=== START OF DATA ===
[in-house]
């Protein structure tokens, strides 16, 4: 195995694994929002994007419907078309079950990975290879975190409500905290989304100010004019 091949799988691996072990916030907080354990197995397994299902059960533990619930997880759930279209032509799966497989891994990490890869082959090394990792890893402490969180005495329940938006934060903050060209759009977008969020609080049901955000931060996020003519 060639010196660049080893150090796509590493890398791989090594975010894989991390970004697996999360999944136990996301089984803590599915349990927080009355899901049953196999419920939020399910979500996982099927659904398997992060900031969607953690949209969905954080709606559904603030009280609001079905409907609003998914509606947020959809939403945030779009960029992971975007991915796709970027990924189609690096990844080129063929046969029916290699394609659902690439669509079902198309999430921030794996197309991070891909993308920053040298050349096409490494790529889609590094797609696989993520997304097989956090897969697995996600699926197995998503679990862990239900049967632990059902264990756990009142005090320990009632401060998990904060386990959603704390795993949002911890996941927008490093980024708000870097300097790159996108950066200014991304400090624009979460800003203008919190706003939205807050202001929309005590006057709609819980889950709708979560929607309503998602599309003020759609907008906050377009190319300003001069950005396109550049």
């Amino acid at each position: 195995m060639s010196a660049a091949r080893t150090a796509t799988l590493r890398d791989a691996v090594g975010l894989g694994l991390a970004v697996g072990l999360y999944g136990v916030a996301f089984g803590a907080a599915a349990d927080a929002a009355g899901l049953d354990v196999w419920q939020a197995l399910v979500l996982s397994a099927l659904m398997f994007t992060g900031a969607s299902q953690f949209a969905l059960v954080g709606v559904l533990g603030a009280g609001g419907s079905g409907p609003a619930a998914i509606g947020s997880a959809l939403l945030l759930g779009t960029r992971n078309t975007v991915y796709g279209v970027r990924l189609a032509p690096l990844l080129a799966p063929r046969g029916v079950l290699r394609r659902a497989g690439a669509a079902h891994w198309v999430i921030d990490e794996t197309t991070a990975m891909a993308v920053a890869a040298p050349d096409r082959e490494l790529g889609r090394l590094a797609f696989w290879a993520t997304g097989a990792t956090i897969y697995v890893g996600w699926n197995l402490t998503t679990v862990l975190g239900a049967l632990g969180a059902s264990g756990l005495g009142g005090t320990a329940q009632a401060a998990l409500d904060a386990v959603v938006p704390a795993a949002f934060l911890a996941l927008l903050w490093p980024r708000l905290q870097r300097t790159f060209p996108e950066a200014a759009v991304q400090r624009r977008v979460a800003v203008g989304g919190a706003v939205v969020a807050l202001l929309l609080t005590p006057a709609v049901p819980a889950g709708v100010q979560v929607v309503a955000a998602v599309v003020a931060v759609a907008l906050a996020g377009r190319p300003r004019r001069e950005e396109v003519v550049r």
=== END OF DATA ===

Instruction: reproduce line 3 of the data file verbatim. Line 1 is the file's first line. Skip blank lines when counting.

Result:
């Amino acid at each position: 195995m060639s010196a660049a091949r080893t150090a796509t799988l590493r890398d791989a691996v090594g975010l894989g694994l991390a970004v697996g072990l999360y999944g136990v916030a996301f089984g803590a907080a599915a349990d927080a929002a009355g899901l049953d354990v196999w419920q939020a197995l399910v979500l996982s397994a099927l659904m398997f994007t992060g900031a969607s299902q953690f949209a969905l059960v954080g709606v559904l533990g603030a009280g609001g419907s079905g409907p609003a619930a998914i509606g947020s997880a959809l939403l945030l759930g779009t960029r992971n078309t975007v991915y796709g279209v970027r990924l189609a032509p690096l990844l080129a799966p063929r046969g029916v079950l290699r394609r659902a497989g690439a669509a079902h891994w198309v999430i921030d990490e794996t197309t991070a990975m891909a993308v920053a890869a040298p050349d096409r082959e490494l790529g889609r090394l590094a797609f696989w290879a993520t997304g097989a990792t956090i897969y697995v890893g996600w699926n197995l402490t998503t679990v862990l975190g239900a049967l632990g969180a059902s264990g756990l005495g009142g005090t320990a329940q009632a401060a998990l409500d904060a386990v959603v938006p704390a795993a949002f934060l911890a996941l927008l903050w490093p980024r708000l905290q870097r300097t790159f060209p996108e950066a200014a759009v991304q400090r624009r977008v979460a800003v203008g989304g919190a706003v939205v969020a807050l202001l929309l609080t005590p006057a709609v049901p819980a889950g709708v100010q979560v929607v309503a955000a998602v599309v003020a931060v759609a907008l906050a996020g377009r190319p300003r004019r001069e950005e396109v003519v550049r």